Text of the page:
Former British Prime Minister and special Middle East envoy Tony Blair spoke to the Senate Foreign Relations Committee in Washington Thursday about the prospects for peace in the region. Mr. Blair spoke just days ahead of a closely-watched visit to the White House Monday by new Israeli Prime Minister Benjamin Netanyahu.
Tony Blair spoke to the Senate in his role as the envoy for the Quartet of Middle East mediators. The former prime minister was strongly optimistic, saying he believes this is a "moment of opportunity" for all of those who support a "two-state solution", of an Israeli state and a Palestinian state co-existing as peaceful neighbors.
"President Obama has made it very clear that this is a strategic priority for the United States to advance towards a negotiated two-state solution," said Tony Blair. "This is an issue that Secretary of State Clinton is very familiar with and understands and knows deeply."
Mr. Blair acknowledged the formidable obstacles to a negotiated settlement, including internal Palestinian divisions and the continued expansion of Israeli settlements into areas the Palestinians want to include in their state. He called on both sides to show by their actions that they want to take advantage of what he described as a "window of opportunity" to get back on a path towards peace by the end of this year.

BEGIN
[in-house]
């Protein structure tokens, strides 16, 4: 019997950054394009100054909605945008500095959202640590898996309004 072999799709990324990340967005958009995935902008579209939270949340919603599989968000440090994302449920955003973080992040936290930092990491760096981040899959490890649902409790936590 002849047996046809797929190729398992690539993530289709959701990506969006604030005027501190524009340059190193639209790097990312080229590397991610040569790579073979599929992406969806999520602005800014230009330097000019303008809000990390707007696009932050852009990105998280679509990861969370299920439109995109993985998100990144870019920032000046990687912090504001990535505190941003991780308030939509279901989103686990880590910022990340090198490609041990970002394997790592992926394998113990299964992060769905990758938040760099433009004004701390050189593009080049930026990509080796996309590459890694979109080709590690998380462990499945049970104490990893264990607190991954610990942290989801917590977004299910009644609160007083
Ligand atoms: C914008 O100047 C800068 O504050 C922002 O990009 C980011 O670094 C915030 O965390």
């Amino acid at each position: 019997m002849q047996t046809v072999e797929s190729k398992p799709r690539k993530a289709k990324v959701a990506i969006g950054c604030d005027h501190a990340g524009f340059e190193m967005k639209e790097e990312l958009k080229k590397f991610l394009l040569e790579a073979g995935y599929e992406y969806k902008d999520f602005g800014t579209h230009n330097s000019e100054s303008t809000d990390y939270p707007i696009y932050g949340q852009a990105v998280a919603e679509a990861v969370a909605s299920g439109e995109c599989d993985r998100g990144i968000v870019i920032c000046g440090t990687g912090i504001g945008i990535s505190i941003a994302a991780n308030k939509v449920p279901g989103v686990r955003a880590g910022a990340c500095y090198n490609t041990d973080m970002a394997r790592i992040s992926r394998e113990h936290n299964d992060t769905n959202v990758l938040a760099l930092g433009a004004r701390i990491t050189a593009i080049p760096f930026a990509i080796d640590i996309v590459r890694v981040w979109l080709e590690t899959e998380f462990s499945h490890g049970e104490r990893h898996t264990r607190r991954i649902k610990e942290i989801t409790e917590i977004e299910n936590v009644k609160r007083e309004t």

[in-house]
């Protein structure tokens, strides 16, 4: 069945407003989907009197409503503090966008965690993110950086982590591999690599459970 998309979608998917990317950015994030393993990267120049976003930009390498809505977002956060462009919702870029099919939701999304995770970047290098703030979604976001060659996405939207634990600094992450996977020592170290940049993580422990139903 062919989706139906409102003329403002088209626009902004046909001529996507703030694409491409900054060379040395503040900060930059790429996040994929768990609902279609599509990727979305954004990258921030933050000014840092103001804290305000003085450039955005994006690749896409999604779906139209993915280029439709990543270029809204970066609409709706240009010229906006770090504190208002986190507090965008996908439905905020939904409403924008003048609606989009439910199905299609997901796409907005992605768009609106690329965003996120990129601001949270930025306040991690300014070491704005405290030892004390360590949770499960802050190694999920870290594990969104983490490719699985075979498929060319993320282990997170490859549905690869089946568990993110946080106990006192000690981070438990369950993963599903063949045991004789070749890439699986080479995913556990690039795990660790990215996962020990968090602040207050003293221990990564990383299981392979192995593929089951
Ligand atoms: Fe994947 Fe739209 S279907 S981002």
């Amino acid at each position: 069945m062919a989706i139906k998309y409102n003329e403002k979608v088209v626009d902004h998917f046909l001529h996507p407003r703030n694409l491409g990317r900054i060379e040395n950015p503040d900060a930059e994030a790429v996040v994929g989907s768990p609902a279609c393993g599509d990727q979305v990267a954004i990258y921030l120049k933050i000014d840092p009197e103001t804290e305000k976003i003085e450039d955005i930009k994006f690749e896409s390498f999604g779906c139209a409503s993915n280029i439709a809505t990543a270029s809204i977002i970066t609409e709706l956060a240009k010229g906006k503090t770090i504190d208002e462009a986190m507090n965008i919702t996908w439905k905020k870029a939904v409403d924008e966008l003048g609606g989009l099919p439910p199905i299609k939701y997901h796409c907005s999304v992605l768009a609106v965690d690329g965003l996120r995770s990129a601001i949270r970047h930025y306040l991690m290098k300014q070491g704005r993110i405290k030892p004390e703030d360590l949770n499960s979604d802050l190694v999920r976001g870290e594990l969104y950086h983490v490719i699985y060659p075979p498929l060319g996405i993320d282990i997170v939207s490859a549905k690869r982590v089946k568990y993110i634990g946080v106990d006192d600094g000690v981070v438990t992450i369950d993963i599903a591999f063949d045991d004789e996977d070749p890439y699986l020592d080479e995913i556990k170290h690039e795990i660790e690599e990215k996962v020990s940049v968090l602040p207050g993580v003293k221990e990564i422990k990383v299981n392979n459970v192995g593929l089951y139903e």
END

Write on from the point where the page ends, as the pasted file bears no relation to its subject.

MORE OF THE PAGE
Senate Foreign Relations Committee Chairman, Democrat John Kerry agreed that all the parties need to seize the moment, saying most Arab states have now agreed to recognize the existence of Israel and to the principle of land for peace.
"The simple reality is the regional dynamic of the Middle East have shifted," said John Kerry. "And today, most Arab governments are more concerned about Iran than they are about Israel."
Ahead of Monday's first meeting between U.S. President Barack Obama and Israeli Prime Minister Netanyahu, some analysts have said the Israeli leader is likely to want to focus on Iran and the nuclear threat it represents, while Mr. Obama may want to press on the Israeli-Palestinian conflict. Mr. Blair said the two issues are intertwined and must be viewed as as part of one big picture.
"That's why I say to people you can't separate these questions out," he said. "In my view, it's a mistake and actually a very fundamental one to do so. That if we want to make progress also on the Iranian question, and take that to a peaceful resolution, then progress in the Israel-Palestine question is an important part of doing that."
Mr. Blair said he believes it makes sense for the United States to try to engage with Iran, but cautioned that other countries should respond in kind when President Obama reaches out to them.
"What the president requires are people that are willing when he reaches his hand out to them to reach back, and not merely to take his hand and say that is really good of you," said Tony Blair.
This will be a busy month for Middle East diplomacy for President Obama. After meeting with the Israeli leader, he will also meet with Palestinian Authority President Mahmoud Abbas and Egyptian President Hosni Mubarak.